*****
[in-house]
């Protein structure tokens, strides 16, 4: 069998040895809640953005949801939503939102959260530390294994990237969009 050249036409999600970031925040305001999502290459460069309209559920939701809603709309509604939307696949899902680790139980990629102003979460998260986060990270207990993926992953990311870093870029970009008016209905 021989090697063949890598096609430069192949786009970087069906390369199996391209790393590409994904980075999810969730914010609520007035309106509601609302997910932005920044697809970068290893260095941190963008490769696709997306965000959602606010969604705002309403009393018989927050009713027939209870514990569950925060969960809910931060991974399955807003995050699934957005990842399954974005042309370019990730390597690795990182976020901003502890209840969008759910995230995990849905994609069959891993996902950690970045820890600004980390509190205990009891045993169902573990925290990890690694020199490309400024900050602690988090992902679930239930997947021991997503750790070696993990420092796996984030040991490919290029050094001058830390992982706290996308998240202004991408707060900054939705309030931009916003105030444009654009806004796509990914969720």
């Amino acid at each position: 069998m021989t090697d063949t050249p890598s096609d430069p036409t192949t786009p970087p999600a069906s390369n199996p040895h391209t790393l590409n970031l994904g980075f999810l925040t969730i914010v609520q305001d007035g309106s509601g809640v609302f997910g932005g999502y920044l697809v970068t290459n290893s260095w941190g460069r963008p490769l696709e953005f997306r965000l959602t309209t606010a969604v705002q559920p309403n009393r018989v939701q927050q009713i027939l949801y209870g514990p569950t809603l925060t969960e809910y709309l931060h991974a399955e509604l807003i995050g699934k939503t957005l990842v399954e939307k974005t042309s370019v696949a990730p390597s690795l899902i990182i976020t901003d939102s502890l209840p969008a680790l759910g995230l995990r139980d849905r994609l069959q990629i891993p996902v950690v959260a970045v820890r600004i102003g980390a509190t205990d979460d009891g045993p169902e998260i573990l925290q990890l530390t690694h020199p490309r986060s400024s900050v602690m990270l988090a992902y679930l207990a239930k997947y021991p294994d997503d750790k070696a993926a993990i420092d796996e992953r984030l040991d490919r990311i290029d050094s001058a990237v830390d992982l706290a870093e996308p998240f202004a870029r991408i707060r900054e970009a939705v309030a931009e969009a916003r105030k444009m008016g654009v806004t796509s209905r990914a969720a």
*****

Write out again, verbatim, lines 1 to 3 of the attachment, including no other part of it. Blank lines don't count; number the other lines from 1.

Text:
[in-house]
């Protein structure tokens, strides 16, 4: 069998040895809640953005949801939503939102959260530390294994990237969009 050249036409999600970031925040305001999502290459460069309209559920939701809603709309509604939307696949899902680790139980990629102003979460998260986060990270207990993926992953990311870093870029970009008016209905 021989090697063949890598096609430069192949786009970087069906390369199996391209790393590409994904980075999810969730914010609520007035309106509601609302997910932005920044697809970068290893260095941190963008490769696709997306965000959602606010969604705002309403009393018989927050009713027939209870514990569950925060969960809910931060991974399955807003995050699934957005990842399954974005042309370019990730390597690795990182976020901003502890209840969008759910995230995990849905994609069959891993996902950690970045820890600004980390509190205990009891045993169902573990925290990890690694020199490309400024900050602690988090992902679930239930997947021991997503750790070696993990420092796996984030040991490919290029050094001058830390992982706290996308998240202004991408707060900054939705309030931009916003105030444009654009806004796509990914969720």
């Amino acid at each position: 069998m021989t090697d063949t050249p890598s096609d430069p036409t192949t786009p970087p999600a069906s390369n199996p040895h391209t790393l590409n970031l994904g980075f999810l925040t969730i914010v609520q305001d007035g309106s509601g809640v609302f997910g932005g999502y920044l697809v970068t290459n290893s260095w941190g460069r963008p490769l696709e953005f997306r965000l959602t309209t606010a969604v705002q559920p309403n009393r018989v939701q927050q009713i027939l949801y209870g514990p569950t809603l925060t969960e809910y709309l931060h991974a399955e509604l807003i995050g699934k939503t957005l990842v399954e939307k974005t042309s370019v696949a990730p390597s690795l899902i990182i976020t901003d939102s502890l209840p969008a680790l759910g995230l995990r139980d849905r994609l069959q990629i891993p996902v950690v959260a970045v820890r600004i102003g980390a509190t205990d979460d009891g045993p169902e998260i573990l925290q990890l530390t690694h020199p490309r986060s400024s900050v602690m990270l988090a992902y679930l207990a239930k997947y021991p294994d997503d750790k070696a993926a993990i420092d796996e992953r984030l040991d490919r990311i290029d050094s001058a990237v830390d992982l706290a870093e996308p998240f202004a870029r991408i707060r900054e970009a939705v309030a931009e969009a916003r105030k444009m008016g654009v806004t796509s209905r990914a969720a």